Tag Archive: 2010

You can join the DSCC conference call with Senator Menendez

Update by Hopeful: The call has been moved to 4pm Tuesday, Sept. 8

From an email sent out yesterday by the DSCC:

The 2010 Senate races are really heating up now.

From Democratic Rep. Charlie Melancon jumping into the Louisiana race against Sen. David Vitter, to upcoming special elections, the map is constantly changing. Keeping up-to-date on the latest political machinations is crucial as we make plans to defeat the “Party of No” and expand our Senate majority. President Obama’s change agenda depends on it.

That’s why we at the Democratic Senatorial Campaign Committee wanted to let you know about a unique opportunity to hear from DSCC Chairman Robert Menendez. Senator Menendez will be holding a conference call at 2 p.m. Thursday, Sept. 3, and we want you to take part.

Click here to RSVP for Chairman Menendez’s conference call.

During the call, you’ll get the inside scoop on the state of the races, key DSCC initiatives and our strategy for winning next November. It’s the kind of information we all need to know as we gear up to bring down the forces of obstruction in the U.S. Senate.

I hope you will join Chairman Menendez on Thursday, and thanks for your support of the DSCC. We couldn’t do it without you.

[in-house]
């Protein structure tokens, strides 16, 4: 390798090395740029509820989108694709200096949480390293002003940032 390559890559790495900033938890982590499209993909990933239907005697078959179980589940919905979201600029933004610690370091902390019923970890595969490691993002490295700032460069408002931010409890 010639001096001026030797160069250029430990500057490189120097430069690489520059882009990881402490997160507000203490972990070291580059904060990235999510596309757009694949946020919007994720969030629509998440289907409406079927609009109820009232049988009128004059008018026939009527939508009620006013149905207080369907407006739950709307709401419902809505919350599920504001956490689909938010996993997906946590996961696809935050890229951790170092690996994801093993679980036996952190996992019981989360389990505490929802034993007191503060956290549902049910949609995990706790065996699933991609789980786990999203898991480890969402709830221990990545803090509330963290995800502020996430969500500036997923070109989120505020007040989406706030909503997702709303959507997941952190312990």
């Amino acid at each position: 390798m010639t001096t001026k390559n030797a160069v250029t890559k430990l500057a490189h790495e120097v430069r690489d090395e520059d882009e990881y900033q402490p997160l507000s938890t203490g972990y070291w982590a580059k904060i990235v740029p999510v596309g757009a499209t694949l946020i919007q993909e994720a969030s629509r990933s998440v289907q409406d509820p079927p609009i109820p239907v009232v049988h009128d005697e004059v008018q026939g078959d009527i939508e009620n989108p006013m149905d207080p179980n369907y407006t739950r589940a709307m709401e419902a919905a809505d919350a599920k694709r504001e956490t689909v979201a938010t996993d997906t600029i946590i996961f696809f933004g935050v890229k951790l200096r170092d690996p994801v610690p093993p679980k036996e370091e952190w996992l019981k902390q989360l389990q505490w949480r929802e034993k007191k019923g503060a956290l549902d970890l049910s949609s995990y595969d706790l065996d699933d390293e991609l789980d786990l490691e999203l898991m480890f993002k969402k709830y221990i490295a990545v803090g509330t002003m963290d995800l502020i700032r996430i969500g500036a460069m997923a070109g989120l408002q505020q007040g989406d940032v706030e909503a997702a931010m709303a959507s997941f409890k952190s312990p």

Sincerely,

J.B. Poersch

(DSCC Executive Director)

P.S. Remember to click here to RSVP for Chairman Menendez’s conference call at 2 p.m. on Thursday. We will send you information on how to listen in.

With the seats in New York, Illinois and Florida, coupled with the situation in Massachusetts and the Vitter seat in Louisiana, there will be plenty to cover. If you want to know what’s going on from the point of view of the DSCC, this call is probably for you.

Adler among 70 GOP targets

I don’t know that it’s much of a surprise that a first term Congressman in what has been considered a more conservative district is a target of the GOP, but John Adler makes the list: